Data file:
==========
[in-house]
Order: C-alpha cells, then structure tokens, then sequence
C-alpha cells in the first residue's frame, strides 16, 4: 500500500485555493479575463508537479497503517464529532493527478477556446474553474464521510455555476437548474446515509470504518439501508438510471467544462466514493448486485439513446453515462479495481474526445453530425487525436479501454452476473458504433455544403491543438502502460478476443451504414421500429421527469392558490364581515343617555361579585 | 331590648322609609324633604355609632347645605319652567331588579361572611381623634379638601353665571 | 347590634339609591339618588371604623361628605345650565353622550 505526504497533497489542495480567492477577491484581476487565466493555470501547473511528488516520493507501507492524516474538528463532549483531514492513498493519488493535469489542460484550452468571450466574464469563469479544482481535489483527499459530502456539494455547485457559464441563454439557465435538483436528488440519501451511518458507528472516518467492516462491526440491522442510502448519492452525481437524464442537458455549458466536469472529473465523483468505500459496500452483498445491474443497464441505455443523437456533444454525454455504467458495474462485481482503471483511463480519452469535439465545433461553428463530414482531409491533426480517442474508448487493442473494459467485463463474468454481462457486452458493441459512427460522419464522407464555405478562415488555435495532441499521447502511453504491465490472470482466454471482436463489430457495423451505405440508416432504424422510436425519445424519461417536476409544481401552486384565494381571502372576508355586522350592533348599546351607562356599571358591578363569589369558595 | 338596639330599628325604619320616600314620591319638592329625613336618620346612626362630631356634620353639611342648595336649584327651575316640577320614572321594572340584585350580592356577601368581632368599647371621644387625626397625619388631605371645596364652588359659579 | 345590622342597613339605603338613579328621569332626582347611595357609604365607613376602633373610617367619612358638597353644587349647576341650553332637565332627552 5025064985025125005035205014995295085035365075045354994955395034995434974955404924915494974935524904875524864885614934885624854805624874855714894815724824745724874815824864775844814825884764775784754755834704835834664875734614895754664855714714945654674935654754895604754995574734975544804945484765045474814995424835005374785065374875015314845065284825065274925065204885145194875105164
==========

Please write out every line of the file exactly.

[in-house]
Order: C-alpha cells, then structure tokens, then sequence
C-alpha cells in the first residue's frame, strides 16, 4: 500500500485555493479575463508537479497503517464529532493527478477556446474553474464521510455555476437548474446515509470504518439501508438510471467544462466514493448486485439513446453515462479495481474526445453530425487525436479501454452476473458504433455544403491543438502502460478476443451504414421500429421527469392558490364581515343617555361579585 | 331590648322609609324633604355609632347645605319652567331588579361572611381623634379638601353665571 | 347590634339609591339618588371604623361628605345650565353622550 505526504497533497489542495480567492477577491484581476487565466493555470501547473511528488516520493507501507492524516474538528463532549483531514492513498493519488493535469489542460484550452468571450466574464469563469479544482481535489483527499459530502456539494455547485457559464441563454439557465435538483436528488440519501451511518458507528472516518467492516462491526440491522442510502448519492452525481437524464442537458455549458466536469472529473465523483468505500459496500452483498445491474443497464441505455443523437456533444454525454455504467458495474462485481482503471483511463480519452469535439465545433461553428463530414482531409491533426480517442474508448487493442473494459467485463463474468454481462457486452458493441459512427460522419464522407464555405478562415488555435495532441499521447502511453504491465490472470482466454471482436463489430457495423451505405440508416432504424422510436425519445424519461417536476409544481401552486384565494381571502372576508355586522350592533348599546351607562356599571358591578363569589369558595 | 338596639330599628325604619320616600314620591319638592329625613336618620346612626362630631356634620353639611342648595336649584327651575316640577320614572321594572340584585350580592356577601368581632368599647371621644387625626397625619388631605371645596364652588359659579 | 345590622342597613339605603338613579328621569332626582347611595357609604365607613376602633373610617367619612358638597353644587349647576341650553332637565332627552 5025064985025125005035205014995295085035365075045354994955395034995434974955404924915494974935524904875524864885614934885624854805624874855714894815724824745724874815824864775844814825884764775784754755834704835834664875734614895754664855714714945654674935654754895604754995574734975544804945484765045474814995424835005374785065374875015314845065284825065274925065204885145194875105164